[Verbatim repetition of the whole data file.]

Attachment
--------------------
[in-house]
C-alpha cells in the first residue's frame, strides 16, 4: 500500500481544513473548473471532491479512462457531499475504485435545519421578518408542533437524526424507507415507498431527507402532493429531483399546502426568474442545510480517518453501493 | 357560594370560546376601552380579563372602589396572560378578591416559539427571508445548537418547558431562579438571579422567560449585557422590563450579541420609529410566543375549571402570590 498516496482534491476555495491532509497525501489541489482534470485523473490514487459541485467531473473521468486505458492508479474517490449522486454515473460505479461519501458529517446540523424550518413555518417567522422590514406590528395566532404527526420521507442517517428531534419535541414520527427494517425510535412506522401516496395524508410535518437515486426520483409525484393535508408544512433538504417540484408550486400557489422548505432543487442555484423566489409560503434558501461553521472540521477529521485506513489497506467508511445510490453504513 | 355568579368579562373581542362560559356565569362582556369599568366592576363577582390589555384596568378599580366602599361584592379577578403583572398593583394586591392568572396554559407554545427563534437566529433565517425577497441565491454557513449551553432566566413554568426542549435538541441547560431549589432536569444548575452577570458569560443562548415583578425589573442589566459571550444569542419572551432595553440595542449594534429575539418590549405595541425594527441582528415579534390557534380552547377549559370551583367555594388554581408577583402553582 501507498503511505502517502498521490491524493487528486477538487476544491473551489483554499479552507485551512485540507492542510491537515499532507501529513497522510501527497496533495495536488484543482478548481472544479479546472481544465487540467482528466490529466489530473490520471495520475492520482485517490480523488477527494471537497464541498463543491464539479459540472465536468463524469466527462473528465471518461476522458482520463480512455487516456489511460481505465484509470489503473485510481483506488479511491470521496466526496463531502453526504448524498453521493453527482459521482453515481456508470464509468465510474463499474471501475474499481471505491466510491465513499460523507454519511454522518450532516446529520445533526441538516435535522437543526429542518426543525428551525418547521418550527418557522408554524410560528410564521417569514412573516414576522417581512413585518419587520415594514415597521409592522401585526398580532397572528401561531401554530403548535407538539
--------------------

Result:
[in-house]
C-alpha cells in the first residue's frame, strides 16, 4: 500500500481544513473548473471532491479512462457531499475504485435545519421578518408542533437524526424507507415507498431527507402532493429531483399546502426568474442545510480517518453501493 | 357560594370560546376601552380579563372602589396572560378578591416559539427571508445548537418547558431562579438571579422567560449585557422590563450579541420609529410566543375549571402570590 498516496482534491476555495491532509497525501489541489482534470485523473490514487459541485467531473473521468486505458492508479474517490449522486454515473460505479461519501458529517446540523424550518413555518417567522422590514406590528395566532404527526420521507442517517428531534419535541414520527427494517425510535412506522401516496395524508410535518437515486426520483409525484393535508408544512433538504417540484408550486400557489422548505432543487442555484423566489409560503434558501461553521472540521477529521485506513489497506467508511445510490453504513 | 355568579368579562373581542362560559356565569362582556369599568366592576363577582390589555384596568378599580366602599361584592379577578403583572398593583394586591392568572396554559407554545427563534437566529433565517425577497441565491454557513449551553432566566413554568426542549435538541441547560431549589432536569444548575452577570458569560443562548415583578425589573442589566459571550444569542419572551432595553440595542449594534429575539418590549405595541425594527441582528415579534390557534380552547377549559370551583367555594388554581408577583402553582 501507498503511505502517502498521490491524493487528486477538487476544491473551489483554499479552507485551512485540507492542510491537515499532507501529513497522510501527497496533495495536488484543482478548481472544479479546472481544465487540467482528466490529466489530473490520471495520475492520482485517490480523488477527494471537497464541498463543491464539479459540472465536468463524469466527462473528465471518461476522458482520463480512455487516456489511460481505465484509470489503473485510481483506488479511491470521496466526496463531502453526504448524498453521493453527482459521482453515481456508470464509468465510474463499474471501475474499481471505491466510491465513499460523507454519511454522518450532516446529520445533526441538516435535522437543526429542518426543525428551525418547521418550527418557522408554524410560528410564521417569514412573516414576522417581512413585518419587520415594514415597521409592522401585526398580532397572528401561531401554530403548535407538539